There is an extremely rare usage scenario in utility billing where you actually have a strong intra-daily demand curve, where the extra expense in development time is outweighed by the peak number of servers you need to fleet. Extremely rare as I haven't heard of it outside of theoretical conjecture.


    After all this, why would anyone want to use the cloud?

    Startup development is easier since you can allow your engineers to field the fleet as needed without needing to go through accounting for every server request.

  9. #9
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    Flexibility & Scalability is one of the key features. The user is able to scale up and down resources easily. In some true cloud environments, improve in redundancy and network reliability can also be obtained.

    As some mentioned, Cloud somehow, is better in handling DDOSes. We used a traditional server in the past for our shared hosting, DDOS attacks were common and a big headache for us. Ever since we moved to cloud, no issues at all.

    I do not know if it applies to other users, but it seems to me that Cloud servers tend to be able to restart/reboot easily and quickly. DNS issues quickly get resolved too.

    However, cloud has a strong disadvantage. Price. When compared to a traditional dedicated server, cloud can sometimes cost much more.
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  10. #10

    How did it go?

    I'd like to know how your presentation went. Did you run into questions you couldn't answer? Will you be presenting again?

  11. #11
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    When ever it comes to cloud its all about cloud its advantage and disadvantage...its just explaining what cloud is...try explaining in a presentation what you could really get by using a cloud and why you should use a cloud...this would cover most of the advantages and disadvantages and gives a better view about cloud hosting...your presentation is gonna give you points...the judging panel and who ever always wants something different...let them see something through a different scope...in this way u stick to your points and you make a good impression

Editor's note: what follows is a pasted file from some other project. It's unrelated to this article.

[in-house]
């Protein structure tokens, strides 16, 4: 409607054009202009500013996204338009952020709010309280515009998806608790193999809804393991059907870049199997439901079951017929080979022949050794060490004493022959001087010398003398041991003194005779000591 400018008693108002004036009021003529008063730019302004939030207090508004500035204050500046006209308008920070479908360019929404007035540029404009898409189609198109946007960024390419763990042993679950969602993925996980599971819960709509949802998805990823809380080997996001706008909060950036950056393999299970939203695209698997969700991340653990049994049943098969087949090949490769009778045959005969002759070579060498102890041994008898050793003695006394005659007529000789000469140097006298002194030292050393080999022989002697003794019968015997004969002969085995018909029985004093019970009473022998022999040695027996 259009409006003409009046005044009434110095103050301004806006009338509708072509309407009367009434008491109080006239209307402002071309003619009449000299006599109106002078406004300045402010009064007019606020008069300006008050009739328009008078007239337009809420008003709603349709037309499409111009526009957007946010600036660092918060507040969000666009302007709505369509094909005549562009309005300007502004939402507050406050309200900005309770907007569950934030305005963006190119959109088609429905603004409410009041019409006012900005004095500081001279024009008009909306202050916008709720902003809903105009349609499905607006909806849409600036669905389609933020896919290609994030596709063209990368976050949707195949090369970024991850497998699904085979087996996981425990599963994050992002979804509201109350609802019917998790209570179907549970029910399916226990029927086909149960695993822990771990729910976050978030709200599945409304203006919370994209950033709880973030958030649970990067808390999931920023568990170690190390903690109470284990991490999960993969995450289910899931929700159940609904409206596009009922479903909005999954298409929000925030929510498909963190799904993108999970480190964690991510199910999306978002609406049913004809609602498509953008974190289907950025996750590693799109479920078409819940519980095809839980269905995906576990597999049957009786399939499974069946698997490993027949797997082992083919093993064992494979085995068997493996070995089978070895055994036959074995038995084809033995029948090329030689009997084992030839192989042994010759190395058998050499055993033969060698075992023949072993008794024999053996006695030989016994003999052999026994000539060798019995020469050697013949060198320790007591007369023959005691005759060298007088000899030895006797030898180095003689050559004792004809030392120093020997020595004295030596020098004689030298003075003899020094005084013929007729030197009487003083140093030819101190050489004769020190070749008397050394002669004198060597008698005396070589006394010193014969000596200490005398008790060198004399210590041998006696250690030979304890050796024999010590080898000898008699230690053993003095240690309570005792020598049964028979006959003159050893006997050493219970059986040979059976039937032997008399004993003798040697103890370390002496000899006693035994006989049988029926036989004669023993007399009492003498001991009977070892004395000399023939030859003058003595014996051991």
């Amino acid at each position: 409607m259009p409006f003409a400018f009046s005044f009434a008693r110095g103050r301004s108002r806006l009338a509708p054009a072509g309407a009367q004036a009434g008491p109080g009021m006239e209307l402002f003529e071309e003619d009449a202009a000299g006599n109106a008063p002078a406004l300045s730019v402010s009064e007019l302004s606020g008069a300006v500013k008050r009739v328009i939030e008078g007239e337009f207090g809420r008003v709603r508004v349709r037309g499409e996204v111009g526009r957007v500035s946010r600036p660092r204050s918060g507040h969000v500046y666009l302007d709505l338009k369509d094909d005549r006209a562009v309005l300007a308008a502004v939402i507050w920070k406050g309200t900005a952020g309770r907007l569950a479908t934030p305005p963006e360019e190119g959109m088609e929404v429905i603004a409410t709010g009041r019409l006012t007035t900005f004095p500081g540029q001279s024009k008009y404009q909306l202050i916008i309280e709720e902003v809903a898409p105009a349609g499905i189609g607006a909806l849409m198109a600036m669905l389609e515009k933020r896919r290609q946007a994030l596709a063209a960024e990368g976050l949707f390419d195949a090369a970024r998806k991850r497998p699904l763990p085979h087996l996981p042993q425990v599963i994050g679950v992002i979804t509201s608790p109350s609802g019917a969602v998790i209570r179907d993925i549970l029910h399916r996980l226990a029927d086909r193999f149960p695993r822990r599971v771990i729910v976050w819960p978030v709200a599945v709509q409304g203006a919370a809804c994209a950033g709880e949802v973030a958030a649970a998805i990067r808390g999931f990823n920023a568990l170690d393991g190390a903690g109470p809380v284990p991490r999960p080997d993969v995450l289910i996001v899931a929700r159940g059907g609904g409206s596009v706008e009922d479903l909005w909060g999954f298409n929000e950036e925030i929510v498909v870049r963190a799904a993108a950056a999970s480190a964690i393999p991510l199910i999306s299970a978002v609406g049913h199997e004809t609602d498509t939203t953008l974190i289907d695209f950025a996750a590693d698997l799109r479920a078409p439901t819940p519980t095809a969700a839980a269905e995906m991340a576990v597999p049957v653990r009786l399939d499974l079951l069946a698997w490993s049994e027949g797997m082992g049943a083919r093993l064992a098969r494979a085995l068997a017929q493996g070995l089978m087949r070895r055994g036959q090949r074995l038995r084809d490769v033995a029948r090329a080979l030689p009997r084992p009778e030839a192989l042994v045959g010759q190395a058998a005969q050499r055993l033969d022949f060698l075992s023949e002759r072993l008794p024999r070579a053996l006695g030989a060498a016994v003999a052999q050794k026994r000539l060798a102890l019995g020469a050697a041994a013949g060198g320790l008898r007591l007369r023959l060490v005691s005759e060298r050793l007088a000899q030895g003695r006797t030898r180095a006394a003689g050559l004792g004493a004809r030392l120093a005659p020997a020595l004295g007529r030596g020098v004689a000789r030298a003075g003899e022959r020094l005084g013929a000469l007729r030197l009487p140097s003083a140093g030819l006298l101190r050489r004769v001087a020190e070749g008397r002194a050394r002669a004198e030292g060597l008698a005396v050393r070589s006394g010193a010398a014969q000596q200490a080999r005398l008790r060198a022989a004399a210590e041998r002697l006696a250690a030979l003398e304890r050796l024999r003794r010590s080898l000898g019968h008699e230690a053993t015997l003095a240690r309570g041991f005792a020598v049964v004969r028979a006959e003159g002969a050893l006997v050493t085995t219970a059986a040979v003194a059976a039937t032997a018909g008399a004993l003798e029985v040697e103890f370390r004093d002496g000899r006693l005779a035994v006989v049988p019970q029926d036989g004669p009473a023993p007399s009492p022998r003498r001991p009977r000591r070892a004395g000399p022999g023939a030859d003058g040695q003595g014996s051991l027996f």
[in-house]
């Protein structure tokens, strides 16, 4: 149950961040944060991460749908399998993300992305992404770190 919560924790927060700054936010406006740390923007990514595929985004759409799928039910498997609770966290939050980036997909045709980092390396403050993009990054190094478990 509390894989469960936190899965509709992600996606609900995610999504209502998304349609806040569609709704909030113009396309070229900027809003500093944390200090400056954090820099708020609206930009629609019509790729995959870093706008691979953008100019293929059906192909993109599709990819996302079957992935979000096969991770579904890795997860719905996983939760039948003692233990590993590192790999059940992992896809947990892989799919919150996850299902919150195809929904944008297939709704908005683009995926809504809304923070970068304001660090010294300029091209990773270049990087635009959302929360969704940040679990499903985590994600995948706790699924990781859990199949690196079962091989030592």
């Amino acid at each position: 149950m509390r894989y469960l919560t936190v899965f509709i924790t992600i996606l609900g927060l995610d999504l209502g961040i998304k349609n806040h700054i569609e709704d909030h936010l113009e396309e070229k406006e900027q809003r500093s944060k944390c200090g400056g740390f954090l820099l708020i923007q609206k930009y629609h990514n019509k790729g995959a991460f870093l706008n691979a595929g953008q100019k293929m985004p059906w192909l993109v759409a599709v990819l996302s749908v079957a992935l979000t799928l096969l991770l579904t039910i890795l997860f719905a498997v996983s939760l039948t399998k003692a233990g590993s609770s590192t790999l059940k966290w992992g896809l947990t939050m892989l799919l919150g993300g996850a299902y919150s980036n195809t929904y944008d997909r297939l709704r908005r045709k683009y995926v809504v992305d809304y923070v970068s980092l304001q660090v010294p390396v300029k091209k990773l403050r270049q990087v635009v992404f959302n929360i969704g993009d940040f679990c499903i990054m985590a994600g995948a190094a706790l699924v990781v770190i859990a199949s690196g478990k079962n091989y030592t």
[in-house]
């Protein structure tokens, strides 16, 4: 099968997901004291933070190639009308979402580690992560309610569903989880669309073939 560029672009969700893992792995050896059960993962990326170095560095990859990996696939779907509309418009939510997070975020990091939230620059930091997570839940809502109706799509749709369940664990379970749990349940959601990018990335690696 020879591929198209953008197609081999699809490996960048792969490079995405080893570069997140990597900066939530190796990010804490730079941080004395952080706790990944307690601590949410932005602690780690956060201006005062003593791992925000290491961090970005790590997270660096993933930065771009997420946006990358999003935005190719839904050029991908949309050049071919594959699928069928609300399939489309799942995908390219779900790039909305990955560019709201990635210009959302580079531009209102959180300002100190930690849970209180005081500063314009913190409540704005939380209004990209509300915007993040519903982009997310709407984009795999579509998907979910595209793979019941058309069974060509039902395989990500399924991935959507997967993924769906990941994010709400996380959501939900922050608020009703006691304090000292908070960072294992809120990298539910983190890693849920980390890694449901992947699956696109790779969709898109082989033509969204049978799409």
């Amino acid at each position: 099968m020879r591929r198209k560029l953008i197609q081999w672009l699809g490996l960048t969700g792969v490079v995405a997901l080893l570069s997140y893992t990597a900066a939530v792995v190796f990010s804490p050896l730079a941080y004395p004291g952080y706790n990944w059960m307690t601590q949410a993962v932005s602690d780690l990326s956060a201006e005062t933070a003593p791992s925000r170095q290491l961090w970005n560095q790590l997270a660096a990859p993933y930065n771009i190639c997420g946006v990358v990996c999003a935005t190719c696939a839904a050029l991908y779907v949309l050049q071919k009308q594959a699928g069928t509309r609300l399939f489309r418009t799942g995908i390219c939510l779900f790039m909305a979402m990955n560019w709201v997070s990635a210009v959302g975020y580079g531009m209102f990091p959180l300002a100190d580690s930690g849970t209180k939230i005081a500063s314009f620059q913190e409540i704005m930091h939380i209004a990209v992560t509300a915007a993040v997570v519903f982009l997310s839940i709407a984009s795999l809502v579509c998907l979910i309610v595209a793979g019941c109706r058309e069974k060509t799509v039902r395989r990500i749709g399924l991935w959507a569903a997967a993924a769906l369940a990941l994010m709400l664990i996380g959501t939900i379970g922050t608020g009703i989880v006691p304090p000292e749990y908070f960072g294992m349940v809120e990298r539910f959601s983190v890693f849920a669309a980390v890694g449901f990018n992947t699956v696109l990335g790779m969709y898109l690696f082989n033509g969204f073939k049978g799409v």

12. #12
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    Actually, it went pretty well - was a part of my final project for my education, and I got a "12" which basically equals an A in the danish grade scale.

    I didnt run into any questions I wasnt able to answer, one of the guys overseeing it was quite interested in which types of services are - and arent - optimal to provide in a cloud.. Was quite an interesting discussion actually
    /maze

  13. #13
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    Quote Originally Posted by mazedk View Post
    Actually, it went pretty well - was a part of my final project for my education, and I got a "12" which basically equals an A in the danish grade scale.

    I didnt run into any questions I wasnt able to answer, one of the guys overseeing it was quite interested in which types of services are - and arent - optimal to provide in a cloud.. Was quite an interesting discussion actually
    Nice to hear that everything went well
    Good Luck

  14. #14
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    Very nice to hear it went well, my graduate themes back on my time where boring like COBOL and c++.
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  15. #15
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    I think it's really important to mention that cloud and VPS are very similar. The main difference is that a VPS is on one server and with a cloud server they are distributed across multiple computers and load balancing is performed.

  16. #16
    Thanks for sharing and glad you got a "12"!!

  17. #17
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    Thanks everyone

    Quote Originally Posted by OffshoreRacks View Post
    Very nice to hear it went well, my graduate themes back on my time where boring like COBOL and c++.